The bear appears as a priority species in the EU Habitats Directive, thereby establishing it as in need of strict protection. By the early 1990s, its population had reached a critical juncture, under the dual pressure of poaching and poor reproduction rates. In 1992, only five female bears bore young in the whole Cantabrian Mountain region.
It was in this setting that Fundación Oso Pardo came into being along with the Bear Patrol project, a first-of-its-kind initiative in Spain implemented in the four administrative regions with bear populations along the Cantabrian range: Galicia, Castilla y León, the Principality of Asturias and Cantabria. The Bear Patrols, which operated up to 2011, contributed decisively to the species’ recovery and were the principal motive for the BBVA Foundation award.
Drawing their members from local inhabitants trained and equipped specifically for the job, the Patrols work consciously to create a social climate supportive of their efforts. They have accordingly sought to protect the bears’ habitat and combat poachers, while at the same time promoting rural development by projecting a positive image of the species.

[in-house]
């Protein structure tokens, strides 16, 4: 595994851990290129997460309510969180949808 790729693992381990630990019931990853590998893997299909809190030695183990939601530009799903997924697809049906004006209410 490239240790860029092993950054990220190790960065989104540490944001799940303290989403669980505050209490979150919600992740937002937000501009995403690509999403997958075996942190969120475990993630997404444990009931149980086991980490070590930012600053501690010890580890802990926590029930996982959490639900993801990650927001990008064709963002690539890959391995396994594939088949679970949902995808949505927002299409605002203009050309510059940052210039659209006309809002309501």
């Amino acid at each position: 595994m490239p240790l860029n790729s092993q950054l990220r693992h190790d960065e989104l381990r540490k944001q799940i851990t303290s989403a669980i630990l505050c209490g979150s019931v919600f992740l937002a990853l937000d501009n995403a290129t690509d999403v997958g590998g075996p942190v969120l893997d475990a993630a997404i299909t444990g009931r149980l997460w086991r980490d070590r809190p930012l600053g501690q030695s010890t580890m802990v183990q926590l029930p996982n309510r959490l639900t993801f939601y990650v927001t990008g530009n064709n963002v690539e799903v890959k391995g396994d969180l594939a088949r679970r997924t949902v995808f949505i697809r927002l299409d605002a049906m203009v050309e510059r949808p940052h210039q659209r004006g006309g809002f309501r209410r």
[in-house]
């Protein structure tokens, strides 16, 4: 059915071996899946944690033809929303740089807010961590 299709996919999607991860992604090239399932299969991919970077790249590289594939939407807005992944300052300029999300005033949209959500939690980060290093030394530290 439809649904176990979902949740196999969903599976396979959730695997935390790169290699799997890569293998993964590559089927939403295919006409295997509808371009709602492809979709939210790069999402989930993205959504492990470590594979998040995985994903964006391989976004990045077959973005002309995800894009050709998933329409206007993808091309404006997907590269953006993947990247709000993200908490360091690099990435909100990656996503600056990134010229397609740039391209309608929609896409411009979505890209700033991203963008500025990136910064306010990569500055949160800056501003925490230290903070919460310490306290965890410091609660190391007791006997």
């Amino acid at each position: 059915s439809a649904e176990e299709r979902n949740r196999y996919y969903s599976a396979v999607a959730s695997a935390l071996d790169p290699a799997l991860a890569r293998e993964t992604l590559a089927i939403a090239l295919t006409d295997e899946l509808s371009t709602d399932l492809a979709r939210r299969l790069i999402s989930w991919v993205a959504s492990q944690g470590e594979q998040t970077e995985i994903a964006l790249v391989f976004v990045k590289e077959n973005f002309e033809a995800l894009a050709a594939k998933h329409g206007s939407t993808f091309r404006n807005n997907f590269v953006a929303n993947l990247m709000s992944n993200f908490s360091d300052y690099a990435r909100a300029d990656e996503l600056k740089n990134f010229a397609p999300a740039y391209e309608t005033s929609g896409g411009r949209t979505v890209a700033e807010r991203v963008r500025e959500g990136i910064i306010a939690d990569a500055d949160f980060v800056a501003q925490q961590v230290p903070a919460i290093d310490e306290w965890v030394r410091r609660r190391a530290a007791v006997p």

Among the project’s success stories is the signing of agreements with hunting federations and clubs in southwest Asturias representing more than four thousand local hunters. Also, Bear Patrols have collaborated in scientific studies on the brown bear and its conservation.
In the last twenty years, the Patrols have distributed some 1,500 electric fence energizers to protect crops and beehives, and have given talks to almost 55,000 schoolchildren and university students. Fundación Oso Pardo can also point to a strong track record against poaching: 151 offenders detected and reported and 1,519 traps – wire snares – located and dismantled by the Bear Patrols.
Much of this work is done in partnership with institutions and government authorities. The Bear Patrols, for instance, take an active part in the annual census of female bears with cubs, gathering vital data on demographic trends in the bear population; supply provisioning and guidance services to the environmental police force Seprona in its fight against poaching and forest fires; and participate in a variety of activities organized by local councils in bear-inhabited areas. Since 1994, they have also had framework agreements in place with the four regional governments with territory in the Cantabrian Mountains.